Given the choice between $5 today or $10 in six months, research shows many people would take the $5 — forgoing a 100% return in the future.
Some people often decide to avoid current sacrifices that could pay larger dividends down the road. For example, they may save less for retirement to hold on to more of their paychecks, even if it means forgoing free money offered by their employer from a 401(k) match. Similarly, they may forgo spending money now on an annuity that could provide guaranteed income for life.
Steep discounting of the future in retirement planning
The tendency to steeply discount future time periods relative to the present is typically referred to as “present bias.” Put another way, people tend to attach far greater value to consumption in the present or near-term compared to the future. This tendency may result from the mistaken belief that future emotions will not be as strong as current emotions. In other words, people may think: Having less future income isn't ideal, but it won't bother me that much.
One way to help your clients overcome this bias is by encouraging them to picture the future. Try helping them strengthen their emotional bonds to their retirement-aged selves by using a narrative that helps draw them into their future.
Consider this sample narrative for Sarah, now 55. After retiring, she wants to visit Paris and plans to keep running half marathons as long as she can. At her current age, she could expect to live about 20 or more years in retirement.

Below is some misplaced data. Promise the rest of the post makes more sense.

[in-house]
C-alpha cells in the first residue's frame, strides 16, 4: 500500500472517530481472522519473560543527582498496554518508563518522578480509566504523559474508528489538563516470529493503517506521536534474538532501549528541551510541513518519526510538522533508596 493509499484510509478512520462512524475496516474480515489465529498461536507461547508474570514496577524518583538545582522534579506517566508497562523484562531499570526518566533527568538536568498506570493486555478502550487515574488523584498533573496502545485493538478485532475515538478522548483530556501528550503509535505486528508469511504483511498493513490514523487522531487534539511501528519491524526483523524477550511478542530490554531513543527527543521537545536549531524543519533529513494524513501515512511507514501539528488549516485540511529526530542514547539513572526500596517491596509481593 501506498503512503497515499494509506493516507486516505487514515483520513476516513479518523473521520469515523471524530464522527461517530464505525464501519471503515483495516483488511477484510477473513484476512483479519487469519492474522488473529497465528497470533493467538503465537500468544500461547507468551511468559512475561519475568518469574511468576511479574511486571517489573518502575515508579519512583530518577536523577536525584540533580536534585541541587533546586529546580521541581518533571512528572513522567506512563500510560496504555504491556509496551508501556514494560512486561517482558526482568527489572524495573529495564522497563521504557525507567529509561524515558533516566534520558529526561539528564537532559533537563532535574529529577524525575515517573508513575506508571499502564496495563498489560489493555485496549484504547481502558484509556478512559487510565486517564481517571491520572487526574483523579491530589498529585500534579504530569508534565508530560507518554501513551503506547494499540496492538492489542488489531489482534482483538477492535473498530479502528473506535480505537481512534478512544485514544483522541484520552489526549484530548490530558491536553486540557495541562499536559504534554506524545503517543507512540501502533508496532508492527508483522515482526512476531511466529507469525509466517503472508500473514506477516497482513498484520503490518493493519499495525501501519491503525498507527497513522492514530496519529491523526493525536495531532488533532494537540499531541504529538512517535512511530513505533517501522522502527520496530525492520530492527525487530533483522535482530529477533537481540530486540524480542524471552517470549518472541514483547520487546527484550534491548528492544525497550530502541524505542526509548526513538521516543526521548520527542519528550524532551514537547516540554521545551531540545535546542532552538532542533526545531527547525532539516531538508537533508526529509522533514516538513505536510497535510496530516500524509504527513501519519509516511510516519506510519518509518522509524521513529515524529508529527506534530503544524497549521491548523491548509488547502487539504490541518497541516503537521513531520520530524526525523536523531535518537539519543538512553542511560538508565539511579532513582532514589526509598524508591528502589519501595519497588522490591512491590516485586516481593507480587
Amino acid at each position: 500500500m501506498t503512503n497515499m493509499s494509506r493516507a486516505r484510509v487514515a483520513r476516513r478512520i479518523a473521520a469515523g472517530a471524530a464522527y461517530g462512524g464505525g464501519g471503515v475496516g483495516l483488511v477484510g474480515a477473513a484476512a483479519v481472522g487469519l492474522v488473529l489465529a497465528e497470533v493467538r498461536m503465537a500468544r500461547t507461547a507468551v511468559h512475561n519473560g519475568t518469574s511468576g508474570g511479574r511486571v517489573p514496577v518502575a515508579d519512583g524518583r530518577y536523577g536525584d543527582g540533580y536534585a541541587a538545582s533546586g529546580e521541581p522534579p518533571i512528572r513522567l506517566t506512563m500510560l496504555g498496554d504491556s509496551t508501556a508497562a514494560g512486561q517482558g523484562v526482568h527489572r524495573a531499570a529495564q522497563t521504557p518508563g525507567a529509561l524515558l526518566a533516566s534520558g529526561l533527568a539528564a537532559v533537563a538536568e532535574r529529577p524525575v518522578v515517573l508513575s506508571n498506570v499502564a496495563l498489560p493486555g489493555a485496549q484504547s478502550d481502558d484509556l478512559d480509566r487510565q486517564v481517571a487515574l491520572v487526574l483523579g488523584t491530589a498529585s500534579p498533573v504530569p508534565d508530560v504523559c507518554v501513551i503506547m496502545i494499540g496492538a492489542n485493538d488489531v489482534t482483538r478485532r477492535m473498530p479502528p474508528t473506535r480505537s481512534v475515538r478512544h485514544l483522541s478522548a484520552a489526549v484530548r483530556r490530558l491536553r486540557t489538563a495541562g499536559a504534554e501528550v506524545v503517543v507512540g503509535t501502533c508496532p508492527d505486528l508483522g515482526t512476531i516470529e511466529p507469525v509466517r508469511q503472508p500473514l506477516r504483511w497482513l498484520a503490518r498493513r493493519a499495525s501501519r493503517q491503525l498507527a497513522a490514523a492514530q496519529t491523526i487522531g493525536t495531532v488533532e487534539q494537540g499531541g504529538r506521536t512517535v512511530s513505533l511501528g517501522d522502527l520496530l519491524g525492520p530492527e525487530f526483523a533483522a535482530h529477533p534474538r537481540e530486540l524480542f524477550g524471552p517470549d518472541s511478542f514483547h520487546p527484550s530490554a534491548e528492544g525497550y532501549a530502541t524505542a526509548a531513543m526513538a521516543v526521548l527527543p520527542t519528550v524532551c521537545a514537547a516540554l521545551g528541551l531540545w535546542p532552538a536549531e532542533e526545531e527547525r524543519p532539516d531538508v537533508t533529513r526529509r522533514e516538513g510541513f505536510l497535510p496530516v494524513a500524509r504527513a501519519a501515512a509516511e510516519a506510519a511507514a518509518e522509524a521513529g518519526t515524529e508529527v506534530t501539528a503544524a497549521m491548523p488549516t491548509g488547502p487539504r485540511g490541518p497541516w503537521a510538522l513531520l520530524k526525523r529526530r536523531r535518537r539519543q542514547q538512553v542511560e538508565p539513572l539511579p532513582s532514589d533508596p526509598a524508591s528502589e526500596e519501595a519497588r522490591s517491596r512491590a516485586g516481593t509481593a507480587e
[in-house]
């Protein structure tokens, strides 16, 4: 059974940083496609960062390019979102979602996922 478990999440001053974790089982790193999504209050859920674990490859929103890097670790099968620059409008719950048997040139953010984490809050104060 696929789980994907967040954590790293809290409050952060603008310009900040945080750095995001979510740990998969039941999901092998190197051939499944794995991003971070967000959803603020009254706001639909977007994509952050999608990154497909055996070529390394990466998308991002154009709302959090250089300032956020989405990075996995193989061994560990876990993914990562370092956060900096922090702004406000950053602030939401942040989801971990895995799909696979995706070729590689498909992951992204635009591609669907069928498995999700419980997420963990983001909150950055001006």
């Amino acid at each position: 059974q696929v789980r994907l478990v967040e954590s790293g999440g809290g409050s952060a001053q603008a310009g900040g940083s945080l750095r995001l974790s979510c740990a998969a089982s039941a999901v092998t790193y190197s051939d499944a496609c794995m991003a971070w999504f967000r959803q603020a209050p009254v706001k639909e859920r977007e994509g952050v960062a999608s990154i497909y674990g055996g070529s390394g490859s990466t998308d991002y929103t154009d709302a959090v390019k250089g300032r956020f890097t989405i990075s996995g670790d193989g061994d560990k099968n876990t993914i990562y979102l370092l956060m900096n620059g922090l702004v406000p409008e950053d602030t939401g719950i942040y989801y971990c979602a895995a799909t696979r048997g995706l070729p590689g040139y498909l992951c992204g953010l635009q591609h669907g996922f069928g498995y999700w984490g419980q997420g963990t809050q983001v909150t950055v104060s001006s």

If Sarah doesn't want to outlive her retirement savings, she should make sure there's enough money to last at least another 20 years. Adding an annuity to her retirement portfolio is one way to help. Unlike other retirement savings vehicles, annuities provide clients insurance against the risk of outliving their money after they retire.
When you tailor narratives to help your clients imagine the future, you may want to include:
Average life expectancy — and the potential of living to advanced ages such as 90, 100 and beyond — for both your client and his or her spouse.
The possibility of illness or other factors that may require a significant portion of a retirement nest egg.
Dreams and goals for retirement including hobbies, passions, travel, family, volunteering — perhaps even a second career.
Steep discounting of the future is just one of 10 behavior biases that can create roadblocks to smarter financial decision making. For more insight, Athene commissioned two experts in judgment and decision making at the UCLA Anderson School of Management to review these 10 biases which revealed these common behavioral tendencies and solutions to help overcome them.